Growth in IT contractor demand cools to its lowest level in 18 months

IT contractors saw the cooling of growth in demand for their skills consolidate in July 2022.

Compared to a more robust 66.4 in June, demand for IT contractors registered last month at 61.4, representing the lowest index score since February 2021 – 18 months ago.


While that means demand for IT contractors still grew in July (any score over 50.0 indicates a monthly gain), a report on the index explains that engagers are “hesitant about their hiring plans.”

“We’ve seen that rising fuel and energy prices, inflation and labour shortages are impacting employer confidence,” echoed Kate Shoesmith of the REC, which administers the index.

In the report, Claire Warnes of KMPG says employers are correct to be tentative with their hiring because amid a cost of living crisis, “the trend of uncertainty” in the jobs market continues.  

'Cooling in tech hiring'

But specifically in the technology sector, where IT contractor demand in Q1 was running at a breakneck pace, all the signs are of a correction rather than any crisis.

Reflecting on July 2022, job website said it had witnessed a “notable cooling in tech hiring.”

“The software development category peaked in February [2022] at 48% above the pre-pandemic baseline, but has now slipped to 24%,” the site said in an update.

“IT operations and helpdesk, and information design and documentation which includes business analysts, IT security specialists and user experience designers, have also cooled.”


But mirroring the REC data showing IT contractor demand as still growing healthily, Indeed's economist Jack Kennedy described tech as a ‘pandemic-winner experiencing a correction’.

Several healthcare categories, food service, and manufacturing are other covid-boom sectors that are also now experiencing a “normalisation” in demand-levels, he said.

It remained the case in July, therefore, that finding the right people for the right roles was still “a tough gig,” blogged Ms Shoesmith, following publication of the REC’s report.


Deputy chief executive at the Recruitment & Employment Confederation, she added: “We're not seeing the same excessive levels of demand as we saw when we emerged from lockdowns in 2021.

“[But] this is the steadying-off you would expect after the turbulence of the last two-plus years. [Nonetheless] it remains the case that…staff availability is still low.”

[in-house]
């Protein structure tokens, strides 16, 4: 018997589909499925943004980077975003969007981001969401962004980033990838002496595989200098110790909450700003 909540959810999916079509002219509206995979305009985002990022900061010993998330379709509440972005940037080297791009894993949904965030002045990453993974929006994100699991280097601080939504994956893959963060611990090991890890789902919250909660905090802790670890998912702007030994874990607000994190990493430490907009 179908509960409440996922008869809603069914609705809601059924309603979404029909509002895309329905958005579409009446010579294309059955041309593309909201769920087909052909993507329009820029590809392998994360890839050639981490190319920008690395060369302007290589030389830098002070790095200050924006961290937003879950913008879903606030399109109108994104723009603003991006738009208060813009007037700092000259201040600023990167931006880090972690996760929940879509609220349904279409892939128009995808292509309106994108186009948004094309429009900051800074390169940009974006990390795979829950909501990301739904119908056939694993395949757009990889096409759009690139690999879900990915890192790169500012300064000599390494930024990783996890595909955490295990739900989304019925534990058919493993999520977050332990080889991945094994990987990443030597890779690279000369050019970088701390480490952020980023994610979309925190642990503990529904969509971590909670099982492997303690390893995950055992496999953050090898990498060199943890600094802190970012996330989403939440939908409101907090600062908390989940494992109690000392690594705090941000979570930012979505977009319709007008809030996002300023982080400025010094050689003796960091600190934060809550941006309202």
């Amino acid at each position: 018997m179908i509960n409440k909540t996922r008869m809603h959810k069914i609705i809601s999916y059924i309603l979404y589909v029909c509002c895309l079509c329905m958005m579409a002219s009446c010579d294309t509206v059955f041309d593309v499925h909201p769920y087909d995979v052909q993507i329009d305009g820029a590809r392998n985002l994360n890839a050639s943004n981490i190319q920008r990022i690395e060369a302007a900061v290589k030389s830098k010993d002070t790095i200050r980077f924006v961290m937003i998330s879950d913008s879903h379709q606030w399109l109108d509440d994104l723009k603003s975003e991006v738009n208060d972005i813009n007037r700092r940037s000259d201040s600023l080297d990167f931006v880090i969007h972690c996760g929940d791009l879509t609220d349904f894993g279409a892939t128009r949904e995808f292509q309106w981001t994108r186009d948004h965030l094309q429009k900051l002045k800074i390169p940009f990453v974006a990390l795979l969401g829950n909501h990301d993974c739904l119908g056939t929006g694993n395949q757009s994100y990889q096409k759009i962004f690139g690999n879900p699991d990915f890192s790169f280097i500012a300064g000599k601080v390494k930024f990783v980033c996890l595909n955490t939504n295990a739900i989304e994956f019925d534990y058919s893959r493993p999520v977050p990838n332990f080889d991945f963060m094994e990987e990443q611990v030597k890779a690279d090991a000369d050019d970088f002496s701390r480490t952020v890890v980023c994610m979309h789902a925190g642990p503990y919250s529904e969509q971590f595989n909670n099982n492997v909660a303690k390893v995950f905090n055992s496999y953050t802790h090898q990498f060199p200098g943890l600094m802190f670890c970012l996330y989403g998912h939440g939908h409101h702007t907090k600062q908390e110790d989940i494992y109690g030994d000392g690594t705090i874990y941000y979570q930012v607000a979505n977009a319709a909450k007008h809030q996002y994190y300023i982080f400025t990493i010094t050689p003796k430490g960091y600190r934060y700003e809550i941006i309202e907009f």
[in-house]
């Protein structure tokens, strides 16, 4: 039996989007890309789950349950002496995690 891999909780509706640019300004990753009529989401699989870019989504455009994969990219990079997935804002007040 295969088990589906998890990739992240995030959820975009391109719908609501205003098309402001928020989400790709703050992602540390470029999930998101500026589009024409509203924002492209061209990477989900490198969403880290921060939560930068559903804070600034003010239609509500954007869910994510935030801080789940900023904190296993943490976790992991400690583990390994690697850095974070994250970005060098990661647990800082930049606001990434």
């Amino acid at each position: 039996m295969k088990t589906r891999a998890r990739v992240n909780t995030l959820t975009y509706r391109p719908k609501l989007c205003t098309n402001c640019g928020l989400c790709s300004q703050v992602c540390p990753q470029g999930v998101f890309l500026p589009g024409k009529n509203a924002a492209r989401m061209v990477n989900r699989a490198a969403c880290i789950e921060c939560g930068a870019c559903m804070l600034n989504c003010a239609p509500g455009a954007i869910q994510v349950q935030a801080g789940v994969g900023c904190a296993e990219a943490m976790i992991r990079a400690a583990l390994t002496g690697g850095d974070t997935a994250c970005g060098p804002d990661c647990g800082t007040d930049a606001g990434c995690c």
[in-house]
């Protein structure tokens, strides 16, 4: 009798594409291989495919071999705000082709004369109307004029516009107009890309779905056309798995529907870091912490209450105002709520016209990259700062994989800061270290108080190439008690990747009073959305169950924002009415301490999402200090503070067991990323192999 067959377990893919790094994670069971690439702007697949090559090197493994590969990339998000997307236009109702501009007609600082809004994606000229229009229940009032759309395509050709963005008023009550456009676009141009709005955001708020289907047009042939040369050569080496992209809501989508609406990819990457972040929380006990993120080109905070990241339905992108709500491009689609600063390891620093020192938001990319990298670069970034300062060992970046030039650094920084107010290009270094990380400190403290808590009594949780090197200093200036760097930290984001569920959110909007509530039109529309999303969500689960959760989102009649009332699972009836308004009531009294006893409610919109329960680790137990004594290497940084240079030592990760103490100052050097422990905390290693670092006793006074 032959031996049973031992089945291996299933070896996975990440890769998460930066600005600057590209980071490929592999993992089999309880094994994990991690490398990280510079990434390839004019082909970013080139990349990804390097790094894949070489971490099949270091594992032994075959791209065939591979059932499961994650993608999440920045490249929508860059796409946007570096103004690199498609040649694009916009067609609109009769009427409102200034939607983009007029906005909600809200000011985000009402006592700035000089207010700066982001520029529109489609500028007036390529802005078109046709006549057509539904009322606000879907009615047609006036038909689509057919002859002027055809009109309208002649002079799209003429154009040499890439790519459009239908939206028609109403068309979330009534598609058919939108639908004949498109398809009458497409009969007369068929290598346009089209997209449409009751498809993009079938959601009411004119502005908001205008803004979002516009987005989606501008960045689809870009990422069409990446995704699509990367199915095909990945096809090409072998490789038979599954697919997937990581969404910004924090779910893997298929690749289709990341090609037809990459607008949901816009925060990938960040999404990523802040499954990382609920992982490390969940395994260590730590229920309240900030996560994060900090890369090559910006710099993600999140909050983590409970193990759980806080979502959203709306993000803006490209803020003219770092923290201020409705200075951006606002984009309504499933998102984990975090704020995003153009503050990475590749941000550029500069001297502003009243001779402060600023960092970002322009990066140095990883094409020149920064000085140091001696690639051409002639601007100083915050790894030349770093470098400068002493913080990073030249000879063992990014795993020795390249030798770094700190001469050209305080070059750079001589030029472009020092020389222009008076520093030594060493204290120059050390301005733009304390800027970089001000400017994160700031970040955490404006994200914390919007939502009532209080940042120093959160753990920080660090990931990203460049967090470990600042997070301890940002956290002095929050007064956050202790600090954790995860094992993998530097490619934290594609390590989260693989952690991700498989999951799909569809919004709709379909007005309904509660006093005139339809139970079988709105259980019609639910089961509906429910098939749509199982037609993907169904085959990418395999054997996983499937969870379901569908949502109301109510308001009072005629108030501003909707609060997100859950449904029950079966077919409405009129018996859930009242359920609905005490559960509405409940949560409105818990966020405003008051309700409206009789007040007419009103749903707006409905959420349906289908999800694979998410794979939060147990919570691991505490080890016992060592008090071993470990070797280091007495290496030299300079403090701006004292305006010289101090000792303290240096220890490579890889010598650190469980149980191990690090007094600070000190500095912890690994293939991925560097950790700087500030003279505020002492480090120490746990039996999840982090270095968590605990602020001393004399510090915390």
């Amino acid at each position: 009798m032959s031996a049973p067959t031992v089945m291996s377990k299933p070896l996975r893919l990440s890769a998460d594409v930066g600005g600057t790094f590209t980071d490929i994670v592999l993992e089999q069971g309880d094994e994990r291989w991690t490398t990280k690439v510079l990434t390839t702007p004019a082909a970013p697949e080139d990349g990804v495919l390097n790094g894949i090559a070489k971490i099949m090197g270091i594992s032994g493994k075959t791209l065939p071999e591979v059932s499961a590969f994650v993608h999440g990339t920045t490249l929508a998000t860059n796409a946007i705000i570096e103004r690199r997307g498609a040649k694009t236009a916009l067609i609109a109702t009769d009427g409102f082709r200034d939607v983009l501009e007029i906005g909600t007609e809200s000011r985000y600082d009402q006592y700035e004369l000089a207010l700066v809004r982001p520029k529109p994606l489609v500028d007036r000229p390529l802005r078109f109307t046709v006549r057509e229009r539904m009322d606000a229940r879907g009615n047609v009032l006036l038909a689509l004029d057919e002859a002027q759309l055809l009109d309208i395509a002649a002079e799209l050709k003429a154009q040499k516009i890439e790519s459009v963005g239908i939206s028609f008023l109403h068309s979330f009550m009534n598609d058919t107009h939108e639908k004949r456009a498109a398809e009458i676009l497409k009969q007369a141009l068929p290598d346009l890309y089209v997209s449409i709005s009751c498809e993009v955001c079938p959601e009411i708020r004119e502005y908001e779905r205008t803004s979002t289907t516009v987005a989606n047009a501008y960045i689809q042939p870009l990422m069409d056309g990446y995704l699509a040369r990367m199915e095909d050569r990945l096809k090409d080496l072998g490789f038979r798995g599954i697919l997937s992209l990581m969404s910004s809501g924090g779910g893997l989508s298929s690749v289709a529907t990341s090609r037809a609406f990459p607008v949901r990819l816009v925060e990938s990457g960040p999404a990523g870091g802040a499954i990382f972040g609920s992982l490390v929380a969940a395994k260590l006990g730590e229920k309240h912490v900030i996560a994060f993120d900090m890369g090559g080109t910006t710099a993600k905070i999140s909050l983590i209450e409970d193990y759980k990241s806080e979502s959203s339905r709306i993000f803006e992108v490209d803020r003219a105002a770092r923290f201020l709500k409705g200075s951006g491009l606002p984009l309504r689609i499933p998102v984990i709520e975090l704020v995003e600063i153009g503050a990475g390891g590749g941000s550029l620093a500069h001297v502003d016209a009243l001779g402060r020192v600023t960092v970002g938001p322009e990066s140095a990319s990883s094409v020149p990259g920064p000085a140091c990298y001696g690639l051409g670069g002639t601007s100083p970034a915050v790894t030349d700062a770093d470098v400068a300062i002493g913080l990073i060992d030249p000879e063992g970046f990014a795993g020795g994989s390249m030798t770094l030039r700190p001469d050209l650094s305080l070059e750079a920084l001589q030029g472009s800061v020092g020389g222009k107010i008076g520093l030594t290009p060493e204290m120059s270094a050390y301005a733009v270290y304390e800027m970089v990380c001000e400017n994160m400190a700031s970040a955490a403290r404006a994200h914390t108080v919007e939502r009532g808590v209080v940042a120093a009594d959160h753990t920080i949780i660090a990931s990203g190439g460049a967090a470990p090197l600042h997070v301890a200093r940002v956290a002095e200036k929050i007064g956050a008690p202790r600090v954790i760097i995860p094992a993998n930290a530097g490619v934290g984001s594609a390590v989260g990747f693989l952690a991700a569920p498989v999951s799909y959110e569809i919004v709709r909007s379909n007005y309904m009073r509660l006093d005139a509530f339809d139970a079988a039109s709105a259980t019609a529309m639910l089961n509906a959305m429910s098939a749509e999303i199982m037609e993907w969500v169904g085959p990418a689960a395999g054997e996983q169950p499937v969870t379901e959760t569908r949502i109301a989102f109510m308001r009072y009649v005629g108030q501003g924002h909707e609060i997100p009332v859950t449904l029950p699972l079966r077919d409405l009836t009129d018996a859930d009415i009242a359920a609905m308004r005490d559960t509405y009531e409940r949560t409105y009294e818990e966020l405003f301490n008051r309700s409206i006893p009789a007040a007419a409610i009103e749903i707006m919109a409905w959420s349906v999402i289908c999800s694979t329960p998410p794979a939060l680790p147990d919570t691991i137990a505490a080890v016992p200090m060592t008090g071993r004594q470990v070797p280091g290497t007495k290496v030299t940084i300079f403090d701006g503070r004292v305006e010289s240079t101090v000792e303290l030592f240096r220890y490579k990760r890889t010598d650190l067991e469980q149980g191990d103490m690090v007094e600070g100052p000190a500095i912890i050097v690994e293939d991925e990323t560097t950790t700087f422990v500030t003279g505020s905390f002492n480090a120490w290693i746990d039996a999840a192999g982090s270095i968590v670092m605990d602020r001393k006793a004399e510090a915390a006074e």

In July, availability of tech workers was lowest for assignments requiring Development, Software, Technology and IT skills, as these four were scarce on both a permanent and contract basis.

'Short supply'

REC member agencies, albeit those only placing full-timers, also said they were in “short supply” of Analysts, Cloud Engineers; Data Professionals, Software Engineers.

Six tech-sector skills were additionally scarce for permanent positions, namely BI, C#, CAD, Design (Manager-level), Digital and Technical Sales.  

Reflecting on this 14-strong list of permie tech skills which the confederation’s agencies had difficulty sourcing in July, Ms Shoesmith said it was “vital” government and employers act in unison.

'£39billion blow to economy in skills shortages'

“Our latest report shows that these constraints could cost the UK economy up to £39 billion a year if we don’t work to fix these issues now," she said.

“We know what needs to be done: there should be improved provision of skills training, increased employment from under-represented groups, and we need good transport, childcare and immigration systems.”

But also, agencies need to challenge their clients, according to one recruiter who took to LinkedIn to assert that “candidates with transferable skills are almost always the best hires.”

'Challenge your client'

“Recruiters -- you need to challenge your client if they refuse to interview a candidate from a different sector,” posted the recruiter, Kate McCarthy Booth, managing director of McCarthy Recruitment.

“Because if the candidate is in hospitality and has a passion for people, chances are they can work in HR.

“[And] because if the candidate is in retail and is great with stock-take, there is a high chance they can work in operations.”

'Failed to read'

Some fellow agents responded that “automated portals and AI” fail to allow for anything more than a box-ticking selection process.

But a head of workforce transformation and improvement, Paul Smith, said face-to-face conversations are being had – it’s just that CVs too often get skim-read.

“I was told I was ‘too public sector’ for a role within a private IT organisation,” he recalls. “What they failed to read was that I have been in IT recruitment  transformations for over seven years and have led on digital improvement projects and teams for over 500 hires.”

Editor's Note: Search IT contract jobs here 

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Written by Simon Moore

Simon writes impartial news and engaging features for the contractor industry, covering, IR35, the loan charge and general tax and legislation.
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